Wednesday, May 28, 2008

School Of Thought

I mentioned before that when I was first diagnosed with Type 1 diabetes almost five years ago, I was thoroughly confused and went to the internet to see what I could learn. I learned there wasn’t a lot of information out there that wasn’t clinical and hard to understand, and that people freak out really easily and write a lot about it.

Jump to today, or rather about a month or so ago, and I revisited the World Wide Web to discover all sorts of new things about diabetes. Web sites from medical professionals, blogs from people with diabetes, blogs from people who live with people with diabetes, forums and discussions, chat rooms and basically just all kinds of opinions and information.

I’ve spent time not only writing my own blog, but reading other people’s, and reading comments that people leave me, and dipping into chats where people talk about what they know and how they handle things.

And I got confused all over again.

I know what my doctors tell me, what I was taught upon diagnosis, what I’ve learned from various sources, and I came up with a plan that worked for me, a school of thought that I could live with and maintain and that I thought would keep me healthy.

But the more I read, the more I started to doubt my thinking. Maybe she’s right? Maybe I should try what he said? Maybe my high number isn’t so high? Maybe my low number isn’t that low? Maybe I’m not “complicated” enough to count myself as a “real” diabetic? Maybe I need to loosen up? Maybe I need to tighten up? Maybe I need to have more tests done? Maybe I need to find a different doctor? Maybe I’m a fluke? Maybe I’m the typical? Maybe I need more education? Maybe I know too much? When will I ever know enough?

I started obsessing. It felt like everything became about diabetes, and the more I read, the more I thought I should read.

And then suddenly, about five minutes ago, I had an epiphany. While there’s a lot of great advice and information out there—what meters, lancets and other machinery everyone uses and how they like it; how someone handled a low moment with grace and stealth; what new development is on the horizon; what fabulous food find someone discovered—not all of it applies to me. I can read everything I want, but I can make the decision that the plan someone else is following isn’t compatible with my own, and I can continue as I am. I can also read and decide that yes, this will work for me, and yes, that’s a great idea I’m going to try.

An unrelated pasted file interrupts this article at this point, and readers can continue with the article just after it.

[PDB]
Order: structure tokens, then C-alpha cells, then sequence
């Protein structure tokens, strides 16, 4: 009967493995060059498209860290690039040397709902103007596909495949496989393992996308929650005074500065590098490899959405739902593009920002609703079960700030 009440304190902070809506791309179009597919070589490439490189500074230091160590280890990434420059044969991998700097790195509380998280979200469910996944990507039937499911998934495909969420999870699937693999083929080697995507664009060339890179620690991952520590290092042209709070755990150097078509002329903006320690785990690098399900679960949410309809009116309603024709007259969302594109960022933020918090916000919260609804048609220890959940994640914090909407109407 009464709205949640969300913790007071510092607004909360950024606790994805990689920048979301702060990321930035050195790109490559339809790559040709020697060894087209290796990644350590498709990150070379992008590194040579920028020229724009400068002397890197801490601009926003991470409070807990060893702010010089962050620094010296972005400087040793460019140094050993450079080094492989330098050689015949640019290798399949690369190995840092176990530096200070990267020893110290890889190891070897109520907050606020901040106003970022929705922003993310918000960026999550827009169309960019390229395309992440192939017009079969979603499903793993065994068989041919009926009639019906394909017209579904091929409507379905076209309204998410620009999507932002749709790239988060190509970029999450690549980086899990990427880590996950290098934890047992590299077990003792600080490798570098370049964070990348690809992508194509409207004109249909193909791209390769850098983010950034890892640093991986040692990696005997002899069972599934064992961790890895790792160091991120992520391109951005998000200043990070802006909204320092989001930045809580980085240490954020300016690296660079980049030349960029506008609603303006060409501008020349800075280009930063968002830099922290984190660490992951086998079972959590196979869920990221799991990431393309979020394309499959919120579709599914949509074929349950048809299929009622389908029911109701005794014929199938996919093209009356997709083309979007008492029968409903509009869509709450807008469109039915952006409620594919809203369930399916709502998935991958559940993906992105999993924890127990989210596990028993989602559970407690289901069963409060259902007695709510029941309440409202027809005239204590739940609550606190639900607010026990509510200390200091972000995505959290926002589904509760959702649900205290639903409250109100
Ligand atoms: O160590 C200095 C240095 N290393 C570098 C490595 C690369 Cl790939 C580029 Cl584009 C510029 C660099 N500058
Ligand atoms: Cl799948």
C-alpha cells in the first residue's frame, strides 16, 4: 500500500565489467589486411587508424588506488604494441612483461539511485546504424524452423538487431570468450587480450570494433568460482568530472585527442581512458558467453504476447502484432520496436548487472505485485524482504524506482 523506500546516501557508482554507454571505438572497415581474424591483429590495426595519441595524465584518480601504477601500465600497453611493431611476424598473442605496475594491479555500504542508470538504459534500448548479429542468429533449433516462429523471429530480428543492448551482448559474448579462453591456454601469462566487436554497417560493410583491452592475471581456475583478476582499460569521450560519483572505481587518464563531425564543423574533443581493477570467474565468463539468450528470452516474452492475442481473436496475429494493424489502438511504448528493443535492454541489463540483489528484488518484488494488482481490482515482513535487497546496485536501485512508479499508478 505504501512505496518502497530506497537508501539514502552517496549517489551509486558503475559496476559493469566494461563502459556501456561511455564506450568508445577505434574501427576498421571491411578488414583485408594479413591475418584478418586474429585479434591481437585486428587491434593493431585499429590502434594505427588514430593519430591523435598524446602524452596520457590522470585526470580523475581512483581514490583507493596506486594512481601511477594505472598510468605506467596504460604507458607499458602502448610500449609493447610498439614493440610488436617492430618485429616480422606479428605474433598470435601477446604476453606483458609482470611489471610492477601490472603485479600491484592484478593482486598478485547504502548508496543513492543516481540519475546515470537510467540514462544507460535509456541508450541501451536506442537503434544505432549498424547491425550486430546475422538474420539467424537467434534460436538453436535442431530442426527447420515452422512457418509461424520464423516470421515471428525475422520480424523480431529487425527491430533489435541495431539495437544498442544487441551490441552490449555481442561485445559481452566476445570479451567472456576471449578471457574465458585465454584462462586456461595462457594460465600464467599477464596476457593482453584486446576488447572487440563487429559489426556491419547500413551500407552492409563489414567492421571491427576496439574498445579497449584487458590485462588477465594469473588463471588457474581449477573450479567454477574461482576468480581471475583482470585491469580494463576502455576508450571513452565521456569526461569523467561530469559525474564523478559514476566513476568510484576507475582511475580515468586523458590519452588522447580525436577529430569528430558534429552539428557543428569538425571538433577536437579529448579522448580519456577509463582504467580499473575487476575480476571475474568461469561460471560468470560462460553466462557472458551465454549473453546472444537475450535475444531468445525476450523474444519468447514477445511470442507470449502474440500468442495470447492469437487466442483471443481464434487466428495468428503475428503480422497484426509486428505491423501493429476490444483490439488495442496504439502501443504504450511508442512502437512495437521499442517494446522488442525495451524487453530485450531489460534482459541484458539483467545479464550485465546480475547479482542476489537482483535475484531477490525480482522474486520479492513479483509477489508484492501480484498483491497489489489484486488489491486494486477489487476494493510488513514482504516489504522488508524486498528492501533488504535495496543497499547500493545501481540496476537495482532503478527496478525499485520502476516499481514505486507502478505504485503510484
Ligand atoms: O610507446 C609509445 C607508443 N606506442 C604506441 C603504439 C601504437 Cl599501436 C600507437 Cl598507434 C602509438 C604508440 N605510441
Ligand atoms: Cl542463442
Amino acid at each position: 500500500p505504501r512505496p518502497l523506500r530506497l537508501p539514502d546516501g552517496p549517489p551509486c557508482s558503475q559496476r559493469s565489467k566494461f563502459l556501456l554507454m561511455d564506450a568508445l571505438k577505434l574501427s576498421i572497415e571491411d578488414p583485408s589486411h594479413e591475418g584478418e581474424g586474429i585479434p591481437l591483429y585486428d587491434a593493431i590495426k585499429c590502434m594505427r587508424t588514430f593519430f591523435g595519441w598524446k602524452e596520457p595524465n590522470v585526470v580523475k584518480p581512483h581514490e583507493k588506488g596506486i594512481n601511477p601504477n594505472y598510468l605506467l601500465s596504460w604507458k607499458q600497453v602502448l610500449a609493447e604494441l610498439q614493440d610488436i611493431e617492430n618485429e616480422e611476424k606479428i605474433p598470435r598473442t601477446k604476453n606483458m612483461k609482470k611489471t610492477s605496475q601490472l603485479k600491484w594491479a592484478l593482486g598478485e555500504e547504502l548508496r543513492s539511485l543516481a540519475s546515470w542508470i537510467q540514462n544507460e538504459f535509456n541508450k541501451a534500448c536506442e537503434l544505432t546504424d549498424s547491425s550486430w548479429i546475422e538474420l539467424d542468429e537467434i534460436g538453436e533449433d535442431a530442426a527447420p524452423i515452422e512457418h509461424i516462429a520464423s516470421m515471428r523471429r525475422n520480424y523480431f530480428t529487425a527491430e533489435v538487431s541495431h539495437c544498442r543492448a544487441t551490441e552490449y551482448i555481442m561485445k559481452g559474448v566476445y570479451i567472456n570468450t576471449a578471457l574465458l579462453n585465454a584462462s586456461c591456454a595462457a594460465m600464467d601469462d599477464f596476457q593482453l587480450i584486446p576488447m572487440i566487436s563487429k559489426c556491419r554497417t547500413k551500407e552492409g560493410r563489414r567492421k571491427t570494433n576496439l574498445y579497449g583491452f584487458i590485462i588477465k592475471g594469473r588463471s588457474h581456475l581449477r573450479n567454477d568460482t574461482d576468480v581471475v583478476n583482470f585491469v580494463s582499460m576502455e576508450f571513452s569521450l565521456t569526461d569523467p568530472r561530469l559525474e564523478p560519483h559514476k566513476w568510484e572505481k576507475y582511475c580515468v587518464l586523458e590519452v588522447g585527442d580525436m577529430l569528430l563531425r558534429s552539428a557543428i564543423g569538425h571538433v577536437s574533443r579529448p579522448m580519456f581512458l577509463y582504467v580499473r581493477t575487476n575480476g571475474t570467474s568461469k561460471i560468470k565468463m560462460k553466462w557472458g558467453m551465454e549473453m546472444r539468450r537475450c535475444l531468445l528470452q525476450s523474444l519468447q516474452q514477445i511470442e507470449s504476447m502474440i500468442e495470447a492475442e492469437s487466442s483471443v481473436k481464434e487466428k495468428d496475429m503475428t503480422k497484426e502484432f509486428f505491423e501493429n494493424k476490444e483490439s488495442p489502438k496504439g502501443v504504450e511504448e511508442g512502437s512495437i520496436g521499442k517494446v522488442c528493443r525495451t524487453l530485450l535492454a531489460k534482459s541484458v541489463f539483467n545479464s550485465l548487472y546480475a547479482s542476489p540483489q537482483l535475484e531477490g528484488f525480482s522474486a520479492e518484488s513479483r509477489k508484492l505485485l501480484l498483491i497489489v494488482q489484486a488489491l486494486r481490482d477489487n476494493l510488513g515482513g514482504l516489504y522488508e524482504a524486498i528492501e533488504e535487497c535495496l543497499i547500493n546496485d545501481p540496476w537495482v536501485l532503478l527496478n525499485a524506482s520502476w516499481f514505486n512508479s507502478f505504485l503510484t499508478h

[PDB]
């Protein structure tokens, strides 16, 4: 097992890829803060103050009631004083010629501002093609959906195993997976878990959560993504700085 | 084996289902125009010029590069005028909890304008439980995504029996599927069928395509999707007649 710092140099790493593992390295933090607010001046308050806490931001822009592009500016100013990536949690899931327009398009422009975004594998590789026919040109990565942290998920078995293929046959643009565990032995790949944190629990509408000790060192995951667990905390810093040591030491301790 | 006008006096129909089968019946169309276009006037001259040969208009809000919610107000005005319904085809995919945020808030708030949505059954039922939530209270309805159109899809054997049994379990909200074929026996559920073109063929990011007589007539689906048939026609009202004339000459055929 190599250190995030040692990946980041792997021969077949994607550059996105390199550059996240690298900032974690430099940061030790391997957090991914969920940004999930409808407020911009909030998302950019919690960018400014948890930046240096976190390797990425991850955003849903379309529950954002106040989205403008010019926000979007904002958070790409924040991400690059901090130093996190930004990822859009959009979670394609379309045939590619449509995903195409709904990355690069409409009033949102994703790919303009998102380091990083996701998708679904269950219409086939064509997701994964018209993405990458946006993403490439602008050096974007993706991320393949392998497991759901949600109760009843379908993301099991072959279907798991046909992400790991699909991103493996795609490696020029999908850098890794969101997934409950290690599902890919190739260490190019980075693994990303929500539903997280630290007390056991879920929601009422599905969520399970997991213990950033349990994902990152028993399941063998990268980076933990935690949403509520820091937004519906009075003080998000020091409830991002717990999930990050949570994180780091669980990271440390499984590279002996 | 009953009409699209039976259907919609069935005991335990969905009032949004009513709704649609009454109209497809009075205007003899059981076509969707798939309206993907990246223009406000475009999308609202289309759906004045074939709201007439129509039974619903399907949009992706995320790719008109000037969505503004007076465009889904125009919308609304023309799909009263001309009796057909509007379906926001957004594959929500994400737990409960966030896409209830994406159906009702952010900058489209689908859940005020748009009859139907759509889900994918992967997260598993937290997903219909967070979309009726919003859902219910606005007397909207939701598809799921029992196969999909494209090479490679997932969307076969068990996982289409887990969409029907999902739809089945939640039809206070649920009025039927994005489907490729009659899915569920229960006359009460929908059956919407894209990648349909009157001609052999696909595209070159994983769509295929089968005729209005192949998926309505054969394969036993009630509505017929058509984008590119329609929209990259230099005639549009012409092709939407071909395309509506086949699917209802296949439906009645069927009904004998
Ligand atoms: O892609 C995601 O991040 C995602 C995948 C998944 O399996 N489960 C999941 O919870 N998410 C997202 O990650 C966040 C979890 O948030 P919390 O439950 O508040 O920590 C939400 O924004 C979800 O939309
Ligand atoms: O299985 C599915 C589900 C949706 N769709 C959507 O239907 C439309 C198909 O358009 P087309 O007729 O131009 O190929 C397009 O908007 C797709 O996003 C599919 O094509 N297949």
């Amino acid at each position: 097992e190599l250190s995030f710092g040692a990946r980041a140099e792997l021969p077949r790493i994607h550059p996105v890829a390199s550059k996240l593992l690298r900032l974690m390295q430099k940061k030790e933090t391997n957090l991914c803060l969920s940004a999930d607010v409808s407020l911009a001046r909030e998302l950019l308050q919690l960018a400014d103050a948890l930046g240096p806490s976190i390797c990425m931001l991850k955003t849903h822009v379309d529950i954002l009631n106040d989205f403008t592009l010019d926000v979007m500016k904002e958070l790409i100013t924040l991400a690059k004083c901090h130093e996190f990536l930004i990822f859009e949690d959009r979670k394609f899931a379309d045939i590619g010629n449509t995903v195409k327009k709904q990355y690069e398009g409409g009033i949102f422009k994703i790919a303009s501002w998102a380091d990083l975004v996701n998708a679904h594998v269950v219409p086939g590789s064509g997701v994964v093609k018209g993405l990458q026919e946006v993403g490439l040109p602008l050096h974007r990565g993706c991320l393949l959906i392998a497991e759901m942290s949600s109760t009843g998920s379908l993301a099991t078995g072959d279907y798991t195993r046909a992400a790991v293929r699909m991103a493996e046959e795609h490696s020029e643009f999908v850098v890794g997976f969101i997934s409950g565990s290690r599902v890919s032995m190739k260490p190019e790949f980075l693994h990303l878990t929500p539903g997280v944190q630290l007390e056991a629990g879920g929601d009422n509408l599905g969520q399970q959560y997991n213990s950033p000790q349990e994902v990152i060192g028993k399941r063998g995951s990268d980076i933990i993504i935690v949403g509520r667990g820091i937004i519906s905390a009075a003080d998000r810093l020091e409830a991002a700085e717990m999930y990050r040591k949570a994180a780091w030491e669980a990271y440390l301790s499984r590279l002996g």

And in my own blog, I’m going to keep writing about what works for me, how I’m managing my diabetes, and what kind of control I have. If you read something you like, feel free to try it. If you read something you don’t think is believable, or that you don’t agree with, then you can make your own decision not to include it in your diabetes plan.

After all, I think there’s enough fish out there to make up a magnificent school of thought.

As always, more to come…

3 comments:

Jeff said...

Hi Lora. I think your epiphany is precisely right on the money. There is no shortage of D-info out there now, but not everything is going to work for, or even apply to, all of us Type 1s. How could it? We may all have something in common, but we are all still very different.

I'm glad I found your blog, and I look forward to reading more of what works for you and what doesn't in the future.

Colleen said...

As you wrote, there are many ways to approach our diabetes. I'm just three years into this but really, really appreciate those people who take the time to write about their lives with diabetes. It helps me figure out that what I'm going through is not all that strange and, gives me ideas for new things to try in helping myself.

Laura Williams said...

You have hit nail on head with this one. When I first started reading up on diabetes and the web, I got very concerned about having one of those awful middle of the night lows. I was pretty naive to take those type-one postings as applicable to my pre-diabetes. Now I pay a lot of attention to who is writing what to help me filter what is useful for me.

In the end, I think it has to be up to us to make the final call about what to apply and what to ignore. Diabetes is so individual to all of us.